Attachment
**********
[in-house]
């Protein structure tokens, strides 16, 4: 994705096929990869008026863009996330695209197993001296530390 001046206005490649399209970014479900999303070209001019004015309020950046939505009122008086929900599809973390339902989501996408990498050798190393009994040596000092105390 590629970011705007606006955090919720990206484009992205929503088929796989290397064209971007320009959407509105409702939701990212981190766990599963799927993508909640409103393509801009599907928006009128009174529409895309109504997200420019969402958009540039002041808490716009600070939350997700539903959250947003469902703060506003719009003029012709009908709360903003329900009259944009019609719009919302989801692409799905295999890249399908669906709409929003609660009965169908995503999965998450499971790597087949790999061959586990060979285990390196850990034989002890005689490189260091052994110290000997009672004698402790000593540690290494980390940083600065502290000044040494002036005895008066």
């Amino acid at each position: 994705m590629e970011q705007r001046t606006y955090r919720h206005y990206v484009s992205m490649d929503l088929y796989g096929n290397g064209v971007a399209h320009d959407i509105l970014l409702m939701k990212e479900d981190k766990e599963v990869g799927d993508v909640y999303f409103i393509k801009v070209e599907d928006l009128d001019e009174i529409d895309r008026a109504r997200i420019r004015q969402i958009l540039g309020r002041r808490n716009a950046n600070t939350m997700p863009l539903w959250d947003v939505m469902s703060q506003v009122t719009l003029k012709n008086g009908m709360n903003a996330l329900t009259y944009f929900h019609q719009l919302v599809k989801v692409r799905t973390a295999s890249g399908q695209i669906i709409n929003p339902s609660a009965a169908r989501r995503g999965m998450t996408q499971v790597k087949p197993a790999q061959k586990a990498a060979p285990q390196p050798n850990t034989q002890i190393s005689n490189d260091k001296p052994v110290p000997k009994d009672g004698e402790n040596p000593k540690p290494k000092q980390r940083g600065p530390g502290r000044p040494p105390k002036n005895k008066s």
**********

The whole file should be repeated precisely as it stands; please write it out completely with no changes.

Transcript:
[in-house]
């Protein structure tokens, strides 16, 4: 994705096929990869008026863009996330695209197993001296530390 001046206005490649399209970014479900999303070209001019004015309020950046939505009122008086929900599809973390339902989501996408990498050798190393009994040596000092105390 590629970011705007606006955090919720990206484009992205929503088929796989290397064209971007320009959407509105409702939701990212981190766990599963799927993508909640409103393509801009599907928006009128009174529409895309109504997200420019969402958009540039002041808490716009600070939350997700539903959250947003469902703060506003719009003029012709009908709360903003329900009259944009019609719009919302989801692409799905295999890249399908669906709409929003609660009965169908995503999965998450499971790597087949790999061959586990060979285990390196850990034989002890005689490189260091052994110290000997009672004698402790000593540690290494980390940083600065502290000044040494002036005895008066």
């Amino acid at each position: 994705m590629e970011q705007r001046t606006y955090r919720h206005y990206v484009s992205m490649d929503l088929y796989g096929n290397g064209v971007a399209h320009d959407i509105l970014l409702m939701k990212e479900d981190k766990e599963v990869g799927d993508v909640y999303f409103i393509k801009v070209e599907d928006l009128d001019e009174i529409d895309r008026a109504r997200i420019r004015q969402i958009l540039g309020r002041r808490n716009a950046n600070t939350m997700p863009l539903w959250d947003v939505m469902s703060q506003v009122t719009l003029k012709n008086g009908m709360n903003a996330l329900t009259y944009f929900h019609q719009l919302v599809k989801v692409r799905t973390a295999s890249g399908q695209i669906i709409n929003p339902s609660a009965a169908r989501r995503g999965m998450t996408q499971v790597k087949p197993a790999q061959k586990a990498a060979p285990q390196p050798n850990t034989q002890i190393s005689n490189d260091k001296p052994v110290p000997k009994d009672g004698e402790n040596p000593k540690p290494k000092q980390r940083g600065p530390g502290r000044p040494p105390k002036n005895k008066s």